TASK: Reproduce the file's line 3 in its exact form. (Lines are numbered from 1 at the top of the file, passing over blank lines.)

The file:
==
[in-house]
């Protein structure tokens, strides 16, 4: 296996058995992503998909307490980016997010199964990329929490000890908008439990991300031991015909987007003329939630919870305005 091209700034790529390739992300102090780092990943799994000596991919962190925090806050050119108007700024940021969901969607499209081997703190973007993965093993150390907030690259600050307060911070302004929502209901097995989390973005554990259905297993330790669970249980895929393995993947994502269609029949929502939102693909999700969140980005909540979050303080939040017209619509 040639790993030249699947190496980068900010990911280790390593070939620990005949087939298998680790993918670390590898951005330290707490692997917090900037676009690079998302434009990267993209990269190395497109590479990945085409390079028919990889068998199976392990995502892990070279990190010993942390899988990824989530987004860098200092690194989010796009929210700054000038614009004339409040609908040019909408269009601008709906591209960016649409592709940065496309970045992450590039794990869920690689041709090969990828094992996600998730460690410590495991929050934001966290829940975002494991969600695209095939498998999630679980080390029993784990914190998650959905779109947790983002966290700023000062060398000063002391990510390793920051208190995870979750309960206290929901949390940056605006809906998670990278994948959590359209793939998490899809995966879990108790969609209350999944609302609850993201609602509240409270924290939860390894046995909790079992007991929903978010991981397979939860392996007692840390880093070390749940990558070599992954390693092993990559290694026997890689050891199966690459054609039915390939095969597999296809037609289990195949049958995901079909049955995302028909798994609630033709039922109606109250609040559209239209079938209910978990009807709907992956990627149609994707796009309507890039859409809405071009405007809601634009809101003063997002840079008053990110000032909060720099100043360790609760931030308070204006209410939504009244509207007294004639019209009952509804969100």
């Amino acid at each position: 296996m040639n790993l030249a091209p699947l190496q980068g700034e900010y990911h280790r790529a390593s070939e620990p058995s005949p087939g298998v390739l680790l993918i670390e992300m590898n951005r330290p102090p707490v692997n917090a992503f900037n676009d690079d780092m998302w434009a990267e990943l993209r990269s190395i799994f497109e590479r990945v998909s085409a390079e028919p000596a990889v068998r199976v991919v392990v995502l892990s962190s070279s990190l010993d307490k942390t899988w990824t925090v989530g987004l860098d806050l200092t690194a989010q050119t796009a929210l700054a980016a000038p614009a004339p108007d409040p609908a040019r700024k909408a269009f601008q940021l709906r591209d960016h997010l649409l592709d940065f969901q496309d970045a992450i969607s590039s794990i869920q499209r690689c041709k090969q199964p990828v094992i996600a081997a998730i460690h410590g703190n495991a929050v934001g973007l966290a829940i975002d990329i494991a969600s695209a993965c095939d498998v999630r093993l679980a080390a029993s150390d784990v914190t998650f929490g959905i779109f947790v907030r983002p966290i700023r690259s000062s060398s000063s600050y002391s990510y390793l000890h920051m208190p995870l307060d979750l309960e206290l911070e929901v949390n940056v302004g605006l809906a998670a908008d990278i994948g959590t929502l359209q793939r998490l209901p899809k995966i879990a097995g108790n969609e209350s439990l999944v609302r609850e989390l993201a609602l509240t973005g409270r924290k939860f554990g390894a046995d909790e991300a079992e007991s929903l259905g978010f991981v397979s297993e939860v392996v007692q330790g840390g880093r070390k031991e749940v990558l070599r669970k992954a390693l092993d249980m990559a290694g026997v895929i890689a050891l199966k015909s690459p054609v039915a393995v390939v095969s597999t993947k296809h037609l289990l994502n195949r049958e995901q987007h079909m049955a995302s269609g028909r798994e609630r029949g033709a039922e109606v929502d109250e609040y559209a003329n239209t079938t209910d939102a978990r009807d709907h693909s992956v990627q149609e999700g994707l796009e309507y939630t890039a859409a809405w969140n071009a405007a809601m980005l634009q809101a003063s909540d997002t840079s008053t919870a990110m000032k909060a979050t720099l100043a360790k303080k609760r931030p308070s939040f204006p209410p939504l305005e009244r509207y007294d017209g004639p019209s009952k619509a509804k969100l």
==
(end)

């Amino acid at each position: 296996m040639n790993l030249a091209p699947l190496q980068g700034e900010y990911h280790r790529a390593s070939e620990p058995s005949p087939g298998v390739l680790l993918i670390e992300m590898n951005r330290p102090p707490v692997n917090a992503f900037n676009d690079d780092m998302w434009a990267e990943l993209r990269s190395i799994f497109e590479r990945v998909s085409a390079e028919p000596a990889v068998r199976v991919v392990v995502l892990s962190s070279s990190l010993d307490k942390t899988w990824t925090v989530g987004l860098d806050l200092t690194a989010q050119t796009a929210l700054a980016a000038p614009a004339p108007d409040p609908a040019r700024k909408a269009f601008q940021l709906r591209d960016h997010l649409l592709d940065f969901q496309d970045a992450i969607s590039s794990i869920q499209r690689c041709k090969q199964p990828v094992i996600a081997a998730i460690h410590g703190n495991a929050v934001g973007l966290a829940i975002d990329i494991a969600s695209a993965c095939d498998v999630r093993l679980a080390a029993s150390d784990v914190t998650f929490g959905i779109f947790v907030r983002p966290i700023r690259s000062s060398s000063s600050y002391s990510y390793l000890h920051m208190p995870l307060d979750l309960e206290l911070e929901v949390n940056v302004g605006l809906a998670a908008d990278i994948g959590t929502l359209q793939r998490l209901p899809k995966i879990a097995g108790n969609e209350s439990l999944v609302r609850e989390l993201a609602l509240t973005g409270r924290k939860f554990g390894a046995d909790e991300a079992e007991s929903l259905g978010f991981v397979s297993e939860v392996v007692q330790g840390g880093r070390k031991e749940v990558l070599r669970k992954a390693l092993d249980m990559a290694g026997v895929i890689a050891l199966k015909s690459p054609v039915a393995v390939v095969s597999t993947k296809h037609l289990l994502n195949r049958e995901q987007h079909m049955a995302s269609g028909r798994e609630r029949g033709a039922e109606v929502d109250e609040y559209a003329n239209t079938t209910d939102a978990r009807d709907h693909s992956v990627q149609e999700g994707l796009e309507y939630t890039a859409a809405w969140n071009a405007a809601m980005l634009q809101a003063s909540d997002t840079s008053t919870a990110m000032k909060a979050t720099l100043a360790k303080k609760r931030p308070s939040f204006p209410p939504l305005e009244r509207y007294d017209g004639p019209s009952k619509a509804k969100l």